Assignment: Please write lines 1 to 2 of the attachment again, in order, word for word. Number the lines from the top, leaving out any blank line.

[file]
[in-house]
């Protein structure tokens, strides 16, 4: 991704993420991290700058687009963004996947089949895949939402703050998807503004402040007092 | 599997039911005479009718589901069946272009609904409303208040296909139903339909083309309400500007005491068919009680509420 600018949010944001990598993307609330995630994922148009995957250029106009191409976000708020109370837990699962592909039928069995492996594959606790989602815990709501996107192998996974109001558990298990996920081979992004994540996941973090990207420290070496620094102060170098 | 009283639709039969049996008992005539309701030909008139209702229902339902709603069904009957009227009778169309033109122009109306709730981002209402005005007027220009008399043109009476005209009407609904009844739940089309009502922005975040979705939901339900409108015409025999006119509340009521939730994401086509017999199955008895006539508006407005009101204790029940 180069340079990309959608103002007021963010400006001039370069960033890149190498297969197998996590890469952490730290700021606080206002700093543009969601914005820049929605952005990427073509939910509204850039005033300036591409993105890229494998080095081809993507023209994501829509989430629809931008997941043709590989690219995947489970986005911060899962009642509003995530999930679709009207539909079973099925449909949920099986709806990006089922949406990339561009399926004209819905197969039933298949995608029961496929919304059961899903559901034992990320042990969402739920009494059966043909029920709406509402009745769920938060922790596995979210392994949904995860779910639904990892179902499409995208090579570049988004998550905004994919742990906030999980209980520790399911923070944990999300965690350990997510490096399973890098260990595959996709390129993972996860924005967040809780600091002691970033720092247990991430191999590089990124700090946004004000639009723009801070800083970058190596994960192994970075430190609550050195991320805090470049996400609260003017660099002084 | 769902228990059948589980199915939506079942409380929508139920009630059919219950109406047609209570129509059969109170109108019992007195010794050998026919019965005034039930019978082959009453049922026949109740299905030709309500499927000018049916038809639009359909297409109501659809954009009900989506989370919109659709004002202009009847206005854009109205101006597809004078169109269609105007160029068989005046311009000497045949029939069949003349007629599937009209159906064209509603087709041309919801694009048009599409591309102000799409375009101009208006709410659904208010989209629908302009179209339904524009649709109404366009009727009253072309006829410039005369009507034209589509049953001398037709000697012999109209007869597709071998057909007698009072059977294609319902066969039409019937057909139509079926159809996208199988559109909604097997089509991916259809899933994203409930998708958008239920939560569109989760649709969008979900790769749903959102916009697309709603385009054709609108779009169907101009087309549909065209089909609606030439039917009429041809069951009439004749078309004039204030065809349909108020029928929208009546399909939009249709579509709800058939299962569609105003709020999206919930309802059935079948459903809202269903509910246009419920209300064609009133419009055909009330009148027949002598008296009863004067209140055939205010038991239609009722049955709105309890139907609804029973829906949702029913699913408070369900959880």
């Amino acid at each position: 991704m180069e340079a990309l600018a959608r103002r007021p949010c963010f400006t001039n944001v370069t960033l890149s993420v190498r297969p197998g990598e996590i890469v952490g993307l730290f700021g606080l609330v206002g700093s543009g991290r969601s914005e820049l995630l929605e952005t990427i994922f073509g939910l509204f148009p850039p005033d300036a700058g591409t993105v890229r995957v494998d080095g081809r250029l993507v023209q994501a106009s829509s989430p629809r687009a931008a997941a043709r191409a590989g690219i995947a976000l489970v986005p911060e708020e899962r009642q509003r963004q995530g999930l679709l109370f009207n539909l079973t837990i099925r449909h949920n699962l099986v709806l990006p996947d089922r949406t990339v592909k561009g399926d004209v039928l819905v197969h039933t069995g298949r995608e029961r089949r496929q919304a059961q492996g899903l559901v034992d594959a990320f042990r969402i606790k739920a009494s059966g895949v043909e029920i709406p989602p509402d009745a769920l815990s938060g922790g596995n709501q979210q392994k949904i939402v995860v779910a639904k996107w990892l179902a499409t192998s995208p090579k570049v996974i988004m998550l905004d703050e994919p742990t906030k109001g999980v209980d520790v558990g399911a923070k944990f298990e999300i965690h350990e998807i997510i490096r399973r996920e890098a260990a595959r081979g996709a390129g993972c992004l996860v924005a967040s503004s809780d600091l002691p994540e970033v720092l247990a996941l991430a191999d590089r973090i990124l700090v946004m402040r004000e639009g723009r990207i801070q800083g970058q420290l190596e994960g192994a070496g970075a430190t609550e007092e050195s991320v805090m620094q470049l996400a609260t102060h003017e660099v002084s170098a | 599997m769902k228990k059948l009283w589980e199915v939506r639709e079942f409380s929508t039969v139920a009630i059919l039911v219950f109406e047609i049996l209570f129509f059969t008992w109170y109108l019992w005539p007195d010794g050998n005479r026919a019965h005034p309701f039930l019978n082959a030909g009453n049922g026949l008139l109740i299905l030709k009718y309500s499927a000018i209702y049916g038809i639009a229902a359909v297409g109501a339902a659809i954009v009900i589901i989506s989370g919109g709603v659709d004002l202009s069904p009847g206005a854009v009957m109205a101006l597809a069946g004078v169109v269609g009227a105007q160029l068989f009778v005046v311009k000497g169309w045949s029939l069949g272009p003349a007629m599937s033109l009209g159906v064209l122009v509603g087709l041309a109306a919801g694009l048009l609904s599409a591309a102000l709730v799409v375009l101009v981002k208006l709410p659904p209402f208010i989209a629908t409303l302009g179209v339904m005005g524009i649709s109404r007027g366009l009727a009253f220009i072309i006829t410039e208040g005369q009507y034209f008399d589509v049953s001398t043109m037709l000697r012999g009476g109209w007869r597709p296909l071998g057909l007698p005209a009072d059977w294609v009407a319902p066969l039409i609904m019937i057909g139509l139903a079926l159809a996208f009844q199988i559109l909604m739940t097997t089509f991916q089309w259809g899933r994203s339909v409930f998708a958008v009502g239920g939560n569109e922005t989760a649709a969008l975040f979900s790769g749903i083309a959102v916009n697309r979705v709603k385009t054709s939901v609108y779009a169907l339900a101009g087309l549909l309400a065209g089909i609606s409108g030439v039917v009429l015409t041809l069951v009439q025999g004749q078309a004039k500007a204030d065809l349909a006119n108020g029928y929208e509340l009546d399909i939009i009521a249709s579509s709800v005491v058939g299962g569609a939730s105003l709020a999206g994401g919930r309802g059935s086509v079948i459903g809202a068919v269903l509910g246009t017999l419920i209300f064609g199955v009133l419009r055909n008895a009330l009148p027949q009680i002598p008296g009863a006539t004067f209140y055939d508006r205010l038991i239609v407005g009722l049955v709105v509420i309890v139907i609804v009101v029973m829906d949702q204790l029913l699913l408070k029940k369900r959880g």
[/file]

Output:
[in-house]
């Protein structure tokens, strides 16, 4: 991704993420991290700058687009963004996947089949895949939402703050998807503004402040007092 | 599997039911005479009718589901069946272009609904409303208040296909139903339909083309309400500007005491068919009680509420 600018949010944001990598993307609330995630994922148009995957250029106009191409976000708020109370837990699962592909039928069995492996594959606790989602815990709501996107192998996974109001558990298990996920081979992004994540996941973090990207420290070496620094102060170098 | 009283639709039969049996008992005539309701030909008139209702229902339902709603069904009957009227009778169309033109122009109306709730981002209402005005007027220009008399043109009476005209009407609904009844739940089309009502922005975040979705939901339900409108015409025999006119509340009521939730994401086509017999199955008895006539508006407005009101204790029940 180069340079990309959608103002007021963010400006001039370069960033890149190498297969197998996590890469952490730290700021606080206002700093543009969601914005820049929605952005990427073509939910509204850039005033300036591409993105890229494998080095081809993507023209994501829509989430629809931008997941043709590989690219995947489970986005911060899962009642509003995530999930679709009207539909079973099925449909949920099986709806990006089922949406990339561009399926004209819905197969039933298949995608029961496929919304059961899903559901034992990320042990969402739920009494059966043909029920709406509402009745769920938060922790596995979210392994949904995860779910639904990892179902499409995208090579570049988004998550905004994919742990906030999980209980520790399911923070944990999300965690350990997510490096399973890098260990595959996709390129993972996860924005967040809780600091002691970033720092247990991430191999590089990124700090946004004000639009723009801070800083970058190596994960192994970075430190609550050195991320805090470049996400609260003017660099002084 | 769902228990059948589980199915939506079942409380929508139920009630059919219950109406047609209570129509059969109170109108019992007195010794050998026919019965005034039930019978082959009453049922026949109740299905030709309500499927000018049916038809639009359909297409109501659809954009009900989506989370919109659709004002202009009847206005854009109205101006597809004078169109269609105007160029068989005046311009000497045949029939069949003349007629599937009209159906064209509603087709041309919801694009048009599409591309102000799409375009101009208006709410659904208010989209629908302009179209339904524009649709109404366009009727009253072309006829410039005369009507034209589509049953001398037709000697012999109209007869597709071998057909007698009072059977294609319902066969039409019937057909139509079926159809996208199988559109909604097997089509991916259809899933994203409930998708958008239920939560569109989760649709969008979900790769749903959102916009697309709603385009054709609108779009169907101009087309549909065209089909609606030439039917009429041809069951009439004749078309004039204030065809349909108020029928929208009546399909939009249709579509709800058939299962569609105003709020999206919930309802059935079948459903809202269903509910246009419920209300064609009133419009055909009330009148027949002598008296009863004067209140055939205010038991239609009722049955709105309890139907609804029973829906949702029913699913408070369900959880």